Less a traditional musical than a drama featuring musical numbers, Cabaret is a beautiful, disturbing evocation of life in Germany during Hitler's rise to power. Using the Kit Kat Club's expertly choreographed routines to reflect the changes in German society, director Bob Fosse effectively shows us a glittering, illusory world, whose insular decadence starkly contrasts with the encroaching horror of reality. Sally Bowles exists at the heart of the turmoil, a conductor for the unrestrained, buoyant energy that both electrifies the club and stands to be threatened by what is going on in the world outside of it. Brash, shamelessly sexual, and bearing a self-assurance of enviable proportions, she is a perfectly flawed heroine, one of the most fully realized women incarnated on the page, stage, and screen. Liza Minnelli portrays her with the energy and blissful abandon that the character requires, turning in one of the best performances of her career. The sight of her performing in the Kit Kat Club, clad in a bowler, boots, and little else and making novel use of a chair, remains one of the screen's most iconic images. The focus on the relationships of the film's main characters, most notably that of Sally and Brian (played with gentle, almost poetic befuddlement by Michael York), perfectly juxtaposes the turbulence of private lives and public events. Sally's promiscuity, Brian's bisexuality, Maximilian's casual use of both characters, and the eventual acceptance of platonic friendship mirror the fortunes of a time and mentality whose mantra of pleasure would soon be forced to give way to one of pain. The best and most terrifying evocation of past debauchery and present "progression" towards a new, fascist ideal, is of course the Emcee. As played by an unforgettable Joel Grey, he occupies an existence somewhere between human and phantom, a cunning apparition who serves as a reminder of carnal delight and ideological oppression. Like the Emcee, Cabaret shows us both delight and oppression, providing a nuanced portrait of an era where the former was rapidly being eclipsed by the latter.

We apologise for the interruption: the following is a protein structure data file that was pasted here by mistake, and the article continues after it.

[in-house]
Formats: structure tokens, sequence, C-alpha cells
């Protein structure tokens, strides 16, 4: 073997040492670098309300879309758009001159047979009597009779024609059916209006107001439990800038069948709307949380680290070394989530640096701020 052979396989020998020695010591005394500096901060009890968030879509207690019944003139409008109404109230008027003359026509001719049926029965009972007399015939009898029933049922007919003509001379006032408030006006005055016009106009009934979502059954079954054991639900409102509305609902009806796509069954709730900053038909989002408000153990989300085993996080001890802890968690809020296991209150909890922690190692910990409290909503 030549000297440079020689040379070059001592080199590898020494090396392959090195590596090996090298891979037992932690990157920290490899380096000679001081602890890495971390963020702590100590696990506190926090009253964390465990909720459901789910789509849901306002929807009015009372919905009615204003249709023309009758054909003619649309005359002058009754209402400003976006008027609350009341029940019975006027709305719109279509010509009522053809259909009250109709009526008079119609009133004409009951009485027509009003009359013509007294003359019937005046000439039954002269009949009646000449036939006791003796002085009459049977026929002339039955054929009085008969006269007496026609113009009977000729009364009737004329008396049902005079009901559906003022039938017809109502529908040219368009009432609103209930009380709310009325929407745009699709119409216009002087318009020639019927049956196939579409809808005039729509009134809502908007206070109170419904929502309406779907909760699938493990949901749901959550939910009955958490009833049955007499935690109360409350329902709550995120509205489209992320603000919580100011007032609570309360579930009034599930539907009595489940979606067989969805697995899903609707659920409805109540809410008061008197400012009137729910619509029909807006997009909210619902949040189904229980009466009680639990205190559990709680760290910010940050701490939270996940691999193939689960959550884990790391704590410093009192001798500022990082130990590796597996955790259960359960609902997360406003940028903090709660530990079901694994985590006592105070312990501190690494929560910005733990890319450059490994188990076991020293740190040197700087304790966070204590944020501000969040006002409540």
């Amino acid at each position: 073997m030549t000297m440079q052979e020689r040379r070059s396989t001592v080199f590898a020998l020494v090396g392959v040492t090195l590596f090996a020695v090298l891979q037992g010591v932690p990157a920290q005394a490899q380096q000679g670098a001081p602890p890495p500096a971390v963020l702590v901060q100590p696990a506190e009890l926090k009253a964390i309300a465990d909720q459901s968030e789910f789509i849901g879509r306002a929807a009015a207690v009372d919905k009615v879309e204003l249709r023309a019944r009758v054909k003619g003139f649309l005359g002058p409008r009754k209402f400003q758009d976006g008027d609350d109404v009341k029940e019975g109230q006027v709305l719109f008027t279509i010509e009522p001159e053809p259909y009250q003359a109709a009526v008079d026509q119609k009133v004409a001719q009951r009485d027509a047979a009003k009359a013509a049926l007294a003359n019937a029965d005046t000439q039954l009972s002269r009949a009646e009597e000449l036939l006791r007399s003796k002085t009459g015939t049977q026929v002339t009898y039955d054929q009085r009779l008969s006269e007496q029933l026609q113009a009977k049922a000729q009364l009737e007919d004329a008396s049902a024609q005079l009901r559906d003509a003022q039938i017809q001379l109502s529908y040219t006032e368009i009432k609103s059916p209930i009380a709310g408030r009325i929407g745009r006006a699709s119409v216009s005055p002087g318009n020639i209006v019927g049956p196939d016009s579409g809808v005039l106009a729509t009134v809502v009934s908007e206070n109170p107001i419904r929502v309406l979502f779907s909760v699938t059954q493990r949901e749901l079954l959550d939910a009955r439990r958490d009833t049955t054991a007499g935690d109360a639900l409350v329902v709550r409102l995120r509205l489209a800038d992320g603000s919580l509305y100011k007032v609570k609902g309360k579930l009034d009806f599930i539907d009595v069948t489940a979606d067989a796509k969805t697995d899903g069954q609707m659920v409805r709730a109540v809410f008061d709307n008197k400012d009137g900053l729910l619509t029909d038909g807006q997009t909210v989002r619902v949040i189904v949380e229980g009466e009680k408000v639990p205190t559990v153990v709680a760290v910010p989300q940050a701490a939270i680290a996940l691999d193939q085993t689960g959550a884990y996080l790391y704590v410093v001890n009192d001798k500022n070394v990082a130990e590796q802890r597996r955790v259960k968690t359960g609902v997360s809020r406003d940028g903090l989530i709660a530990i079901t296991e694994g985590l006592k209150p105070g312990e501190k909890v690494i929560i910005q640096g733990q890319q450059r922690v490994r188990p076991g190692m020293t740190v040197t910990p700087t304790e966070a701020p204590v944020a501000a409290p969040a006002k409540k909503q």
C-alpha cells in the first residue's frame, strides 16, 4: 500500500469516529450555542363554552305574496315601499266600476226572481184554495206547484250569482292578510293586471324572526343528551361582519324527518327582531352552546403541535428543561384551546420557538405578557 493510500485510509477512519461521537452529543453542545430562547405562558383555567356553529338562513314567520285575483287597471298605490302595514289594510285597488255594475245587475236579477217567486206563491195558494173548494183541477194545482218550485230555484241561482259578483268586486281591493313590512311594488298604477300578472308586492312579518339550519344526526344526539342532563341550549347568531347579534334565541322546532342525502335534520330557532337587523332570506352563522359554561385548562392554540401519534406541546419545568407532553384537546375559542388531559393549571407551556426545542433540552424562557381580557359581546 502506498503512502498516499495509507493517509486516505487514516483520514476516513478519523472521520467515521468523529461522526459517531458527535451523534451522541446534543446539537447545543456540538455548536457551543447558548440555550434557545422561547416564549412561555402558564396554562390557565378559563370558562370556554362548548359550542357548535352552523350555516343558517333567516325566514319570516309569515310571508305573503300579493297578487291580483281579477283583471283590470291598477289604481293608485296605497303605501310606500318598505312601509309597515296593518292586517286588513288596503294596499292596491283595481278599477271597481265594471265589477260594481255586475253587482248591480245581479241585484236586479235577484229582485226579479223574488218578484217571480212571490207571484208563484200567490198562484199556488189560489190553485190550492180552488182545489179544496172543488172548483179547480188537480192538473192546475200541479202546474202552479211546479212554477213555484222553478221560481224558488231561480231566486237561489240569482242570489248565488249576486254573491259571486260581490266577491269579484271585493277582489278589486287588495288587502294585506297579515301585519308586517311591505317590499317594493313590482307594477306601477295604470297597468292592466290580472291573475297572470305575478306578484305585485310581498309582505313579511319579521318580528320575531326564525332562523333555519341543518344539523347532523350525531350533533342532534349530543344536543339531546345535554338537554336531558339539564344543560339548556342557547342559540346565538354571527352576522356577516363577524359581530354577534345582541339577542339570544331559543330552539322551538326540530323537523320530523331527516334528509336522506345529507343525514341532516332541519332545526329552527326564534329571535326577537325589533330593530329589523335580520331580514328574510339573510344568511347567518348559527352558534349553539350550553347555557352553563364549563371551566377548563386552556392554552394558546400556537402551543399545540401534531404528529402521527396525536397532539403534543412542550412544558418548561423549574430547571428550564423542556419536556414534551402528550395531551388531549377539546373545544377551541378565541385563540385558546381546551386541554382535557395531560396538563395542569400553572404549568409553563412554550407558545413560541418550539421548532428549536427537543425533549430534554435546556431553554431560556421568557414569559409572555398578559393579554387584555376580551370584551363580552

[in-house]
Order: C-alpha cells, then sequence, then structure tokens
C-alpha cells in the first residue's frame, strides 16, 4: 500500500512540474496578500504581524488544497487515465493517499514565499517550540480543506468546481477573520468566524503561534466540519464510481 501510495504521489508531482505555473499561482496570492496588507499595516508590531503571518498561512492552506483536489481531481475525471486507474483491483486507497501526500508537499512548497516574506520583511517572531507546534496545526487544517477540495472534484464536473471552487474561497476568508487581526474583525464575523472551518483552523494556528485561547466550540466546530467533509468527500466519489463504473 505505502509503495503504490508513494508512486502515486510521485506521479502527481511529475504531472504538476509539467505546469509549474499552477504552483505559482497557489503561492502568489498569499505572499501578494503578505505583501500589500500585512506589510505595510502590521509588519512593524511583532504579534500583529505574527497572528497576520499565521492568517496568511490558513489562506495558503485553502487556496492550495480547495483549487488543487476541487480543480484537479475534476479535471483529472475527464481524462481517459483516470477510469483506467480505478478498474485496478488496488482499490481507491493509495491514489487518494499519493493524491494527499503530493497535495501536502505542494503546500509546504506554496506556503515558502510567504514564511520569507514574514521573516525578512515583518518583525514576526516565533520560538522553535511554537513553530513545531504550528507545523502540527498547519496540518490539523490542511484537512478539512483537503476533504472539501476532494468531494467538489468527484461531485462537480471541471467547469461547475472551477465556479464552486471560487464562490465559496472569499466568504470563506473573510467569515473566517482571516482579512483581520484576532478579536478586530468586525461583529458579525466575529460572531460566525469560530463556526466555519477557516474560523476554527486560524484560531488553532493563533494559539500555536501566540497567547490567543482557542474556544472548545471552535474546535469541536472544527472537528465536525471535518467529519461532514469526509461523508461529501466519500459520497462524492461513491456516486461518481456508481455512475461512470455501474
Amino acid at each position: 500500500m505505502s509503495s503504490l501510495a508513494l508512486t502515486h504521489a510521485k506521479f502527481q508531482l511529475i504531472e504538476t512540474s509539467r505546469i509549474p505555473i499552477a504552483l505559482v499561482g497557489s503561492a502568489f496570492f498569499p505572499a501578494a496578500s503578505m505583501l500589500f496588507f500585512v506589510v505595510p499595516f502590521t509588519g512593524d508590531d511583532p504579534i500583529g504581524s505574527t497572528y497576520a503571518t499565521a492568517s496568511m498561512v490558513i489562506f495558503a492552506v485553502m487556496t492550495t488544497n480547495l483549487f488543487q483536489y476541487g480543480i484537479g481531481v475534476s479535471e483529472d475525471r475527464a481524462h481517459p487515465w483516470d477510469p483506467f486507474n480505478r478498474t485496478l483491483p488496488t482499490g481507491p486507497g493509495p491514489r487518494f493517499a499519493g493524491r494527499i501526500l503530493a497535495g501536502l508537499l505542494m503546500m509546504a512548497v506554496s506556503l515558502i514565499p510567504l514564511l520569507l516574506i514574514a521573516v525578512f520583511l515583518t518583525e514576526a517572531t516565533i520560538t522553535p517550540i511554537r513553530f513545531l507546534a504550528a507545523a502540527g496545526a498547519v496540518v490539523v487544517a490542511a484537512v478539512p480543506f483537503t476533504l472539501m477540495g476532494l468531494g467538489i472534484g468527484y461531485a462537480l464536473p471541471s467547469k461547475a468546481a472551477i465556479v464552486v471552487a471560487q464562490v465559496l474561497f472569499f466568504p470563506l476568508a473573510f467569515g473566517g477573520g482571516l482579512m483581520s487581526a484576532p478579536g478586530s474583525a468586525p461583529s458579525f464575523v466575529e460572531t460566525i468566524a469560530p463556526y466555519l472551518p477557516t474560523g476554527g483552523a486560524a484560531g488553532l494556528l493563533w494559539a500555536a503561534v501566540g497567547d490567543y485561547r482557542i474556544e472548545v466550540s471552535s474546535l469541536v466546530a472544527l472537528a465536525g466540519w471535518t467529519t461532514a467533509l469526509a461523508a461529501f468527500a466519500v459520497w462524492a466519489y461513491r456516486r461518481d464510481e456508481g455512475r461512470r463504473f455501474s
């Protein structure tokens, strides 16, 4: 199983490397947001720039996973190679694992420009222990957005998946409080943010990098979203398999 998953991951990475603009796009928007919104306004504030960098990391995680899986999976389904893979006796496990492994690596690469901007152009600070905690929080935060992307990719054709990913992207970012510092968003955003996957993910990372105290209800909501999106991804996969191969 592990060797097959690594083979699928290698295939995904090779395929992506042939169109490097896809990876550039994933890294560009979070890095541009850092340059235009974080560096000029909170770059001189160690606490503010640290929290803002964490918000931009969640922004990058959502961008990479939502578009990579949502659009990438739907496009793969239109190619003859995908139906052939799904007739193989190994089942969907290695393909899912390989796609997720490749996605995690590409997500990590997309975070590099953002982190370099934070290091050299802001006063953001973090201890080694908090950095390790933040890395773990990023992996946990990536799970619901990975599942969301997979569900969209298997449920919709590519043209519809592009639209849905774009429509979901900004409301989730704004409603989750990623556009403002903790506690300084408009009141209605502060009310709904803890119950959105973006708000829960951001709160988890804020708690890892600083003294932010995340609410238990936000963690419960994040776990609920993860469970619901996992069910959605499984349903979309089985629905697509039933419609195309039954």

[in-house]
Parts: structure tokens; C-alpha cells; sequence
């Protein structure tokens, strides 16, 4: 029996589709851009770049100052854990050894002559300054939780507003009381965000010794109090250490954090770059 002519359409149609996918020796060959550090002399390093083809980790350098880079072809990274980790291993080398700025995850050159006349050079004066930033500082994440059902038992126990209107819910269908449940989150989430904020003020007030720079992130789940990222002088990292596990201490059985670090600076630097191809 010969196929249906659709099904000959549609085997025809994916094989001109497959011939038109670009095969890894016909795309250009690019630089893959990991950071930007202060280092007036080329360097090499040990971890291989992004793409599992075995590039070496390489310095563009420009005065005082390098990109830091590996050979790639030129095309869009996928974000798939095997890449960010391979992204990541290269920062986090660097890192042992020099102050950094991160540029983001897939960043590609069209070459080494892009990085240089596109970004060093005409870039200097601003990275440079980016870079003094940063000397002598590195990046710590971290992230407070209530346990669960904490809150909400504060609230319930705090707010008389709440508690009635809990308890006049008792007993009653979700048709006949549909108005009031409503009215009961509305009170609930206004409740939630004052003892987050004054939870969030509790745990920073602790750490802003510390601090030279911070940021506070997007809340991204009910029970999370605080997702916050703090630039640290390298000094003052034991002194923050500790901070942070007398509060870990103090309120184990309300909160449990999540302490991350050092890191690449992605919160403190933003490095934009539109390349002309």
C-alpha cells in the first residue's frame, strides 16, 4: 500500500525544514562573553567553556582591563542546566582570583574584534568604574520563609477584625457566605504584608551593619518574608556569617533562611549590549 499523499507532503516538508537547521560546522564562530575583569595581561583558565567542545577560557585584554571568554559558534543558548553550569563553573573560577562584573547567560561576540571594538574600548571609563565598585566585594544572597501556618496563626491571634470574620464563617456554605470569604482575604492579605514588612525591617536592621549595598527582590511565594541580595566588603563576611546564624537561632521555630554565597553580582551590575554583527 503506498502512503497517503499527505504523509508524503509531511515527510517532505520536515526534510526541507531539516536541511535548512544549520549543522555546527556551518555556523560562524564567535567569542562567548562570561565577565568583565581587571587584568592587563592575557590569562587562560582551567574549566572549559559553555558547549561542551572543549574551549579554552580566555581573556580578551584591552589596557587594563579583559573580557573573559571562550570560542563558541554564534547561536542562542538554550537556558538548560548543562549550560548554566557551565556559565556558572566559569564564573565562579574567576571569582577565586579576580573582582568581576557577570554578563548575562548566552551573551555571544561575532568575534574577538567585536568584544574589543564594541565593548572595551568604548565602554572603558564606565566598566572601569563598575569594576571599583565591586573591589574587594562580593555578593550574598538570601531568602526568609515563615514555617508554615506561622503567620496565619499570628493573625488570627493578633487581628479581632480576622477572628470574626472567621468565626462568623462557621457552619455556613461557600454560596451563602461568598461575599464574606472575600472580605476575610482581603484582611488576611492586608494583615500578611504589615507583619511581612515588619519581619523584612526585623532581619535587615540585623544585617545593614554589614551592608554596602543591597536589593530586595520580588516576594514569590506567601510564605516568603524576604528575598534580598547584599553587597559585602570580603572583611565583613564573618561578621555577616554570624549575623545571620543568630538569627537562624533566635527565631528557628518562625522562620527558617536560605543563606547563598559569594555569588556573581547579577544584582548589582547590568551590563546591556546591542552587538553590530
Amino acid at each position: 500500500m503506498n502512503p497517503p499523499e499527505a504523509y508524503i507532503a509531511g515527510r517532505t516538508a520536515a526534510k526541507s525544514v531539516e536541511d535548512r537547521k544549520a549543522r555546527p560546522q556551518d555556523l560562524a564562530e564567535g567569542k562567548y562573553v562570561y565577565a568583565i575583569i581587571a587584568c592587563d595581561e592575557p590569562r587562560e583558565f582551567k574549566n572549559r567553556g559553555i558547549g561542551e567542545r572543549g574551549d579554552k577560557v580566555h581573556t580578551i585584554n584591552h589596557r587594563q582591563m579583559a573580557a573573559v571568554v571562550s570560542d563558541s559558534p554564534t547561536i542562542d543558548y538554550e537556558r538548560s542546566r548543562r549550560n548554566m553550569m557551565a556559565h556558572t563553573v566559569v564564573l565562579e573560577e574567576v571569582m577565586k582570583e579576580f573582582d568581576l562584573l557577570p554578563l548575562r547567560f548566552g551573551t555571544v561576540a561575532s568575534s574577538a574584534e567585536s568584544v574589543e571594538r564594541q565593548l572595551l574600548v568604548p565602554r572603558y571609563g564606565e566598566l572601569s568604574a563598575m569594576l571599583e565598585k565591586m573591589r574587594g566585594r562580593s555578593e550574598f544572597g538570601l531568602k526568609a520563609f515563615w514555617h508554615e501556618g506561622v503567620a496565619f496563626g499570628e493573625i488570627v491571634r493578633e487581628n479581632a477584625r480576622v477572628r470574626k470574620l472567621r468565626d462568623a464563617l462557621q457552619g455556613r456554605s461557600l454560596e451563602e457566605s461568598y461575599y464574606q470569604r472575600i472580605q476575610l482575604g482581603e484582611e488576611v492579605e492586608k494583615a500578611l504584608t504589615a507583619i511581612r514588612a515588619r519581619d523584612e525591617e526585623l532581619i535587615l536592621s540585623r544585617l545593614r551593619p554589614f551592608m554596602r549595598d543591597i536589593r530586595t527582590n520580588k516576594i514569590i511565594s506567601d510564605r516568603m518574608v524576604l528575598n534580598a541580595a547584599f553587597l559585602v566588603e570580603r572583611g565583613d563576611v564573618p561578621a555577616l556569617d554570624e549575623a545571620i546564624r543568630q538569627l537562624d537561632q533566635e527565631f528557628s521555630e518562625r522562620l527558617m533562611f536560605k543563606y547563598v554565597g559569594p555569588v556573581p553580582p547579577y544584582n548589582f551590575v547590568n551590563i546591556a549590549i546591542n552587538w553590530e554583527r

Read More